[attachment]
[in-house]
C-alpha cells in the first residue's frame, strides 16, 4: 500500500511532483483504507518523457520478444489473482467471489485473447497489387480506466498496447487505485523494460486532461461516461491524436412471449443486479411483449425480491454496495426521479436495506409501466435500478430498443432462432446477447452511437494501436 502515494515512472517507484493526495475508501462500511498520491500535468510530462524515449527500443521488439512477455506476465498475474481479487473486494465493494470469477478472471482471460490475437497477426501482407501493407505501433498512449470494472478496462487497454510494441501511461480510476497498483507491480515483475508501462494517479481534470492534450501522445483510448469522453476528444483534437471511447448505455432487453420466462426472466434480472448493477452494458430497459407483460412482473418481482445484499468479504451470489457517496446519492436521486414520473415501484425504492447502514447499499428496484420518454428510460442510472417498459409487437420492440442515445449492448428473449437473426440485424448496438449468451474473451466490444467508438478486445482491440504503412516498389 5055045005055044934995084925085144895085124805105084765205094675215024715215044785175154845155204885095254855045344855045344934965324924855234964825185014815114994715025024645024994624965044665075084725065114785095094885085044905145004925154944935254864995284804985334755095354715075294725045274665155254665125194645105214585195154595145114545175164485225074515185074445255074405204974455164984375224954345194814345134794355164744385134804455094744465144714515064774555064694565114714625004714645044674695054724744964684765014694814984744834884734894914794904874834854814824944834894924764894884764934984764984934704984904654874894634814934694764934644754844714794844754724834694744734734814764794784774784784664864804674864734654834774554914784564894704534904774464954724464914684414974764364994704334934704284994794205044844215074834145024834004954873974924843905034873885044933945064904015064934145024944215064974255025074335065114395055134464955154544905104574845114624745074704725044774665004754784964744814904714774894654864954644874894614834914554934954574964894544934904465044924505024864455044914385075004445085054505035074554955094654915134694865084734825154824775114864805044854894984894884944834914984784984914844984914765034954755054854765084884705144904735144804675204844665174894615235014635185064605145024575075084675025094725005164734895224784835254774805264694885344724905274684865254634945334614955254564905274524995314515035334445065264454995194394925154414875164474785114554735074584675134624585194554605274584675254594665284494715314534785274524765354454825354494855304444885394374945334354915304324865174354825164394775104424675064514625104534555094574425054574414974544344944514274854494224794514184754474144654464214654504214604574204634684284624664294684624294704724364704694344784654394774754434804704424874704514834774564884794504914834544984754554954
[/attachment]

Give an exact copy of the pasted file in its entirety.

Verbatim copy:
[in-house]
C-alpha cells in the first residue's frame, strides 16, 4: 500500500511532483483504507518523457520478444489473482467471489485473447497489387480506466498496447487505485523494460486532461461516461491524436412471449443486479411483449425480491454496495426521479436495506409501466435500478430498443432462432446477447452511437494501436 502515494515512472517507484493526495475508501462500511498520491500535468510530462524515449527500443521488439512477455506476465498475474481479487473486494465493494470469477478472471482471460490475437497477426501482407501493407505501433498512449470494472478496462487497454510494441501511461480510476497498483507491480515483475508501462494517479481534470492534450501522445483510448469522453476528444483534437471511447448505455432487453420466462426472466434480472448493477452494458430497459407483460412482473418481482445484499468479504451470489457517496446519492436521486414520473415501484425504492447502514447499499428496484420518454428510460442510472417498459409487437420492440442515445449492448428473449437473426440485424448496438449468451474473451466490444467508438478486445482491440504503412516498389 5055045005055044934995084925085144895085124805105084765205094675215024715215044785175154845155204885095254855045344855045344934965324924855234964825185014815114994715025024645024994624965044665075084725065114785095094885085044905145004925154944935254864995284804985334755095354715075294725045274665155254665125194645105214585195154595145114545175164485225074515185074445255074405204974455164984375224954345194814345134794355164744385134804455094744465144714515064774555064694565114714625004714645044674695054724744964684765014694814984744834884734894914794904874834854814824944834894924764894884764934984764984934704984904654874894634814934694764934644754844714794844754724834694744734734814764794784774784784664864804674864734654834774554914784564894704534904774464954724464914684414974764364994704334934704284994794205044844215074834145024834004954873974924843905034873885044933945064904015064934145024944215064974255025074335065114395055134464955154544905104574845114624745074704725044774665004754784964744814904714774894654864954644874894614834914554934954574964894544934904465044924505024864455044914385075004445085054505035074554955094654915134694865084734825154824775114864805044854894984894884944834914984784984914844984914765034954755054854765084884705144904735144804675204844665174894615235014635185064605145024575075084675025094725005164734895224784835254774805264694885344724905274684865254634945334614955254564905274524995314515035334445065264454995194394925154414875164474785114554735074584675134624585194554605274584675254594665284494715314534785274524765354454825354494855304444885394374945334354915304324865174354825164394775104424675064514625104534555094574425054574414974544344944514274854494224794514184754474144654464214654504214604574204634684284624664294684624294704724364704694344784654394774754434804704424874704514834774564884794504914834544984754554954